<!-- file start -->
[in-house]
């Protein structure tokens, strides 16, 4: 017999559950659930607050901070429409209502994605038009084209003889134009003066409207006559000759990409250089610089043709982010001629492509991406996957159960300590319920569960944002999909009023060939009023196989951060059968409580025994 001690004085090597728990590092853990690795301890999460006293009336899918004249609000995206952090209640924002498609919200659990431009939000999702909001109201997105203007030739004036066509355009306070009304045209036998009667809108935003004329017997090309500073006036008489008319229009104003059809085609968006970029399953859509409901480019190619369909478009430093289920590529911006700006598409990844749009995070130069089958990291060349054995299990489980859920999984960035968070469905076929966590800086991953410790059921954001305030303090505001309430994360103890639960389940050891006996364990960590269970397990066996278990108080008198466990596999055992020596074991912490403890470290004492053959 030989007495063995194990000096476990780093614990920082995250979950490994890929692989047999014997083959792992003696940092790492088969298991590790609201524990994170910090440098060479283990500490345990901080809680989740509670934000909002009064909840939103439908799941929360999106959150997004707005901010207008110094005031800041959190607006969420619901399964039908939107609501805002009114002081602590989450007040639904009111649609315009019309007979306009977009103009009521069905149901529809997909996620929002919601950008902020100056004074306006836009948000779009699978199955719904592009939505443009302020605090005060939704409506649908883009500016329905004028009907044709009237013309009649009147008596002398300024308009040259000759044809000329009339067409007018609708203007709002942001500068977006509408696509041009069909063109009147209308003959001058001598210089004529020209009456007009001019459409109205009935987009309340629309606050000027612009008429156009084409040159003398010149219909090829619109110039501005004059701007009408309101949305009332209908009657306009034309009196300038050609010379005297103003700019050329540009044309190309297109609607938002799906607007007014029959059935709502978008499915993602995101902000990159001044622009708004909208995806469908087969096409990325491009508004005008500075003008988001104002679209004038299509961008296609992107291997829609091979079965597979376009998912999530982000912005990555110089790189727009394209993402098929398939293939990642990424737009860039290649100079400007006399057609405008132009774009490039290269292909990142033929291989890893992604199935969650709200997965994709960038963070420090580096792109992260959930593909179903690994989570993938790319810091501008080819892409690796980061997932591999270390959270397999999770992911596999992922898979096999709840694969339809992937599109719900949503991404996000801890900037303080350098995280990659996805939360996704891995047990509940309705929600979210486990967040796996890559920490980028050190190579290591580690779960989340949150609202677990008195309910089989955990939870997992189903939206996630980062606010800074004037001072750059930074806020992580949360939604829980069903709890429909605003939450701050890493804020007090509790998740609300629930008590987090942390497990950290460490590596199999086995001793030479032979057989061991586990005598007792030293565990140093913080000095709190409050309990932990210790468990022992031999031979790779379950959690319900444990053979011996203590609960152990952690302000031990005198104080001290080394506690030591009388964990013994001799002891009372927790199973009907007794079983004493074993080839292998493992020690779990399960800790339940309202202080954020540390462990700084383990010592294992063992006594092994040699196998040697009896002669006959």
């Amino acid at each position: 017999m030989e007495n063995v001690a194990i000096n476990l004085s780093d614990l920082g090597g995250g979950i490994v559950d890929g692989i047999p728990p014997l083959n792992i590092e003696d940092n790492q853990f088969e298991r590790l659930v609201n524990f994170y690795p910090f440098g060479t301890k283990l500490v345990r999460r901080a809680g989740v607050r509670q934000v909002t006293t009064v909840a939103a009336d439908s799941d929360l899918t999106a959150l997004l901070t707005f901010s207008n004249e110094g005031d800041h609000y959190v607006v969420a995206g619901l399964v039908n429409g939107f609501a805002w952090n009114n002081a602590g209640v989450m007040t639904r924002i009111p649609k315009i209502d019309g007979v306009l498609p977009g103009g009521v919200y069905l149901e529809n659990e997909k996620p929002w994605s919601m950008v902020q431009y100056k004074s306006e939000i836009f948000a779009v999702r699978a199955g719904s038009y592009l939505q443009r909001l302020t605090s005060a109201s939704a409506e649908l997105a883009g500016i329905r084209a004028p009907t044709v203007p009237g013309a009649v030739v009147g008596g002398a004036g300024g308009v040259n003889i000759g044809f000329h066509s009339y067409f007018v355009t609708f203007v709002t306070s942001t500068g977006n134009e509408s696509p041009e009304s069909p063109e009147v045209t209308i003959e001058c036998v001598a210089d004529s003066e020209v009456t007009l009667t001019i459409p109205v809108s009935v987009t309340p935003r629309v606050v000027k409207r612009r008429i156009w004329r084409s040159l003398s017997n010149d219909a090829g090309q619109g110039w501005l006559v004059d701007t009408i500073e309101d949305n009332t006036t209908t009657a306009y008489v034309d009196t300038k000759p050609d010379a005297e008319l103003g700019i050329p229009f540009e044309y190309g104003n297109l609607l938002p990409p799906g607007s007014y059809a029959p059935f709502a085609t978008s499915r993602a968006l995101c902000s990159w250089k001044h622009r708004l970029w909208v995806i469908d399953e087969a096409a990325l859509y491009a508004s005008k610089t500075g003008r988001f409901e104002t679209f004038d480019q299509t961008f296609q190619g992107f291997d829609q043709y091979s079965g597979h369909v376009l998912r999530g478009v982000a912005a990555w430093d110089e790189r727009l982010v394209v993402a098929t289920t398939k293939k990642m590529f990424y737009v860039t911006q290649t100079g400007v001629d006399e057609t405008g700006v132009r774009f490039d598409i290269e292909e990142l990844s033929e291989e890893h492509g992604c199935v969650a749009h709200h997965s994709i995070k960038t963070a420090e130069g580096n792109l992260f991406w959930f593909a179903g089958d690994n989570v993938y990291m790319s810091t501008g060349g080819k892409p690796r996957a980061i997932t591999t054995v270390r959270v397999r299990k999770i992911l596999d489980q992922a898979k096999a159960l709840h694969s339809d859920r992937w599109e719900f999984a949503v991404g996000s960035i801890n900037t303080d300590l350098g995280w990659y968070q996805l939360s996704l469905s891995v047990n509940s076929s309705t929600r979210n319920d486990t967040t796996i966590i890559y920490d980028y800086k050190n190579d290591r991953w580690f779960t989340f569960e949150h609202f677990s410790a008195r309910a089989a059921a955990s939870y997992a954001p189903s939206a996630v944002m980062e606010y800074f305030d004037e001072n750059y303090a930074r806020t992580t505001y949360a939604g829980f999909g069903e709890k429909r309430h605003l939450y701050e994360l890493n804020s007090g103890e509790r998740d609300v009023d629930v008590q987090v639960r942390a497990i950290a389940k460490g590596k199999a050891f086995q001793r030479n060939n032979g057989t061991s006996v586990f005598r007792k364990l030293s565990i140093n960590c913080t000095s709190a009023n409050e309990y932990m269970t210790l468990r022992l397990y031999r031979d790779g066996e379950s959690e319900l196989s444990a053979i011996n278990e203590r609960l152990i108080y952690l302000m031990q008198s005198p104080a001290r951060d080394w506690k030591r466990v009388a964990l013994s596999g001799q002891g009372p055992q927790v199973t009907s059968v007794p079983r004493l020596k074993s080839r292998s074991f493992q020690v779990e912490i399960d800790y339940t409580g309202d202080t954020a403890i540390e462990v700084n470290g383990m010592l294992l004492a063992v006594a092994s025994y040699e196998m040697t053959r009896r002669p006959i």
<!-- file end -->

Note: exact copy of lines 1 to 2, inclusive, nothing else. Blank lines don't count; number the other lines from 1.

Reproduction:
[in-house]
């Protein structure tokens, strides 16, 4: 017999559950659930607050901070429409209502994605038009084209003889134009003066409207006559000759990409250089610089043709982010001629492509991406996957159960300590319920569960944002999909009023060939009023196989951060059968409580025994 001690004085090597728990590092853990690795301890999460006293009336899918004249609000995206952090209640924002498609919200659990431009939000999702909001109201997105203007030739004036066509355009306070009304045209036998009667809108935003004329017997090309500073006036008489008319229009104003059809085609968006970029399953859509409901480019190619369909478009430093289920590529911006700006598409990844749009995070130069089958990291060349054995299990489980859920999984960035968070469905076929966590800086991953410790059921954001305030303090505001309430994360103890639960389940050891006996364990960590269970397990066996278990108080008198466990596999055992020596074991912490403890470290004492053959 030989007495063995194990000096476990780093614990920082995250979950490994890929692989047999014997083959792992003696940092790492088969298991590790609201524990994170910090440098060479283990500490345990901080809680989740509670934000909002009064909840939103439908799941929360999106959150997004707005901010207008110094005031800041959190607006969420619901399964039908939107609501805002009114002081602590989450007040639904009111649609315009019309007979306009977009103009009521069905149901529809997909996620929002919601950008902020100056004074306006836009948000779009699978199955719904592009939505443009302020605090005060939704409506649908883009500016329905004028009907044709009237013309009649009147008596002398300024308009040259000759044809000329009339067409007018609708203007709002942001500068977006509408696509041009069909063109009147209308003959001058001598210089004529020209009456007009001019459409109205009935987009309340629309606050000027612009008429156009084409040159003398010149219909090829619109110039501005004059701007009408309101949305009332209908009657306009034309009196300038050609010379005297103003700019050329540009044309190309297109609607938002799906607007007014029959059935709502978008499915993602995101902000990159001044622009708004909208995806469908087969096409990325491009508004005008500075003008988001104002679209004038299509961008296609992107291997829609091979079965597979376009998912999530982000912005990555110089790189727009394209993402098929398939293939990642990424737009860039290649100079400007006399057609405008132009774009490039290269292909990142033929291989890893992604199935969650709200997965994709960038963070420090580096792109992260959930593909179903690994989570993938790319810091501008080819892409690796980061997932591999270390959270397999999770992911596999992922898979096999709840694969339809992937599109719900949503991404996000801890900037303080350098995280990659996805939360996704891995047990509940309705929600979210486990967040796996890559920490980028050190190579290591580690779960989340949150609202677990008195309910089989955990939870997992189903939206996630980062606010800074004037001072750059930074806020992580949360939604829980069903709890429909605003939450701050890493804020007090509790998740609300629930008590987090942390497990950290460490590596199999086995001793030479032979057989061991586990005598007792030293565990140093913080000095709190409050309990932990210790468990022992031999031979790779379950959690319900444990053979011996203590609960152990952690302000031990005198104080001290080394506690030591009388964990013994001799002891009372927790199973009907007794079983004493074993080839292998493992020690779990399960800790339940309202202080954020540390462990700084383990010592294992063992006594092994040699196998040697009896002669006959």